As Liger notes....if that £2bn is going to jeopardise Carrier Strike isnt it best to get the ships and the capability first and evaluate requirements as they evolve?.
    I don't believe it will be that expensive and it won't jeopardise the project. STOVL at 65000 tonnes means a one trick pony with a lot of wasted potential. Carriers aren't just about strike aircraft, Just as important are the AEW, ASW, COD, SAR, all of which are much more capable when CATOBAR capable platforms are used instead of STOVL.
    CATOBAR:
    AEW=Hawkeye / UAV
    ASW=Merlin / UAV
    COD=Greyhound
    SAR=Merlin/Lynx

    STOBAR:
    AEW=Merlin ASaC
    ASW=Merlin
    COD=Merlin
    SAR=Merlin

    LPH capability remains unaffected whichever way you go of course. Also if F-35B gets canned, you are left with a couple of oversized LPHs. If the 'C gets canned, there are alternatives (Rafale, Super Hornet).
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  5. #3125
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    Quote Originally Posted by Liger30 View Post
    They might stay with the F35C... but that means getting only ONE carrier, end of the story. And i don't like it. I prefer two with F35B than one with the C.
    No they still have two hulls, one is earmarked for conversion at present under the 2010 SDSR. Come 2015 SDSR when we have withdrawn from Afghanistan and are puuling out of Germany then they may well authorise the funding for the 2nd conversion in the next decade once PoW has entered service.

    If the US are genuine about operating from the UK CVF on a regular basis then they may well encourage getting the 2nd Carrier Converted once the first has entered service.

    "Also the article reveals the US have already effectively decided for us that the Carriers are required, for their benefit as well as ours."

    Can they secure the destiny of the second CVF hull and share a bunch of Hawkeyes?
    If they can, i'll love them forever.
    Its possible it could well be a tailored airgroup which could include Hawkeye and Super Hornets as well as USN F-35C which leads to some interesting questions.

    Anyway if we have the expected PR12 announcement on Monday with conformation of the U-turn then we know its red herring story. If its not then the Dave Cameron will have some hard choices to make after Easter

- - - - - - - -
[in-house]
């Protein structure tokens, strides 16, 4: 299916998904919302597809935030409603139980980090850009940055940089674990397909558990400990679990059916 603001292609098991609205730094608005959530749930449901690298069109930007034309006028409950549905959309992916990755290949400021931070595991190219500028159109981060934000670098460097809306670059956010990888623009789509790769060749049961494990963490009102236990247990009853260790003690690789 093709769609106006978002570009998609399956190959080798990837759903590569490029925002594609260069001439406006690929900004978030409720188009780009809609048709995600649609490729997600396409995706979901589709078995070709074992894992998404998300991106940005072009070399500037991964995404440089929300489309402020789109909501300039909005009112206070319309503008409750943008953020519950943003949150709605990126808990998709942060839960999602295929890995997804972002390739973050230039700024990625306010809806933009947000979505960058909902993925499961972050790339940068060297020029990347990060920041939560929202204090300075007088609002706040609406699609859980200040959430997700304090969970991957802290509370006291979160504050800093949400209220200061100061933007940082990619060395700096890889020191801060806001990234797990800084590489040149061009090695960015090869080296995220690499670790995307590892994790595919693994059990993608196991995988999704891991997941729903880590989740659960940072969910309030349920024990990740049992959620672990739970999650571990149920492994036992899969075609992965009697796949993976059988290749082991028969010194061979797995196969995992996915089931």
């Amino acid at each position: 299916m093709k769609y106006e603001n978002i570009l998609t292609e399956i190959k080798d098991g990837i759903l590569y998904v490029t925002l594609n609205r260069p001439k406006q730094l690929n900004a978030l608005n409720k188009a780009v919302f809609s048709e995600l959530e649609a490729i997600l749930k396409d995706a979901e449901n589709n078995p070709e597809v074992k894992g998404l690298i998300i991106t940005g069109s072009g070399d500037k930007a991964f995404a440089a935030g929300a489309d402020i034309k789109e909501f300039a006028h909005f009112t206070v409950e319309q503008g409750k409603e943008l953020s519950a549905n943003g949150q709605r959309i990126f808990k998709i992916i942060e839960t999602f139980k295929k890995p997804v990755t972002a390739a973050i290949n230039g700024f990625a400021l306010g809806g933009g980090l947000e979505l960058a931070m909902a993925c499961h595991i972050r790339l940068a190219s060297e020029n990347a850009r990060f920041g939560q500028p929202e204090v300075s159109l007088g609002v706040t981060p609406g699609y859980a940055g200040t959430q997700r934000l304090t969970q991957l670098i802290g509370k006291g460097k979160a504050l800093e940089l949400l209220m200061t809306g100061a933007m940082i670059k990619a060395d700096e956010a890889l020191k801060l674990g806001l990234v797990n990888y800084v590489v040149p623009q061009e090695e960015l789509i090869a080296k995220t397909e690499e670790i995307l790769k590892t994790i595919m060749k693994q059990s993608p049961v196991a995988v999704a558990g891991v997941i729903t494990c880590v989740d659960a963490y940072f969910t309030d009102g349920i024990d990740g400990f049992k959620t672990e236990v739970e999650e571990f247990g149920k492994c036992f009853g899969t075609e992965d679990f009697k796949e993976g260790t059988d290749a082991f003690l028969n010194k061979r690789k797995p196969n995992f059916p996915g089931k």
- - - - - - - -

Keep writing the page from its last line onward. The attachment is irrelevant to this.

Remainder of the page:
6. #3126
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    Quote Originally Posted by Obi Wan Russell View Post
    I don't believe it will be that expensive and it won't jeopardise the project. STOVL at 65000 tonnes means a one trick pony with a lot of wasted potential. Carriers aren't just about strike aircraft, Just as important are the AEW, ASW, COD, SAR, all of which are much more capable when CATOBAR capable platforms are used instead of STOVL.
    CATOBAR:
    AEW=Hawkeye / UAV
    ASW=Merlin / UAV
    COD=Greyhound
    SAR=Merlin/Lynx

    STOBAR:
    AEW=Merlin ASaC
    ASW=Merlin
    COD=Merlin
    SAR=Merlin

    LPH capability remains unaffected whichever way you go of course. Also if F-35B gets canned, you are left with a couple of oversized LPHs. If the 'C gets canned, there are alternatives (Rafale, Super Hornet).
    Carrier Strike IS about strike aircraft though. EMALS is, literally, an extra £2bn to do something that the requirement doesnt call for. Thats every description of mission creep that there is and that is a time honoured way to kill programmes.

    If F-35B is canned we ask for the £2bn investment we've put in to the aircraft back and use that to put EMALS in to the first hull available at an immediate refit period. EMALS can be put in at any time. There will be refit costs at that point...little different to now...and a time lag, but, we'll need that time to get an initial cadre of deck qualified pilots and RN crews up to speed anyway and it means we are not spending money until we need to.

    It could be that in 20 years the threat situation has changed and we will have a need for the Fleet Carrier you are describing to contest blue water. Even if STOVL has performed well to that point it may be we do suddenly need the extra few hundred miles STOVL denies. So, at that time, perhaps STOVL gives way to EMALS. With a higher threat environment budgets are more likely to be permissive. Until then where is the need?.

    The list you put in is telling. The only real differences are in COD and AEW. COD we are not going to have to worry too much about as our single carrier battle group will be a prime focus for the RFA and we've managed fairly adequately without Greyhound for a long time. Even in the heady days of the Cold War FAA the COD Gannets weren't really on a par and we got by ok.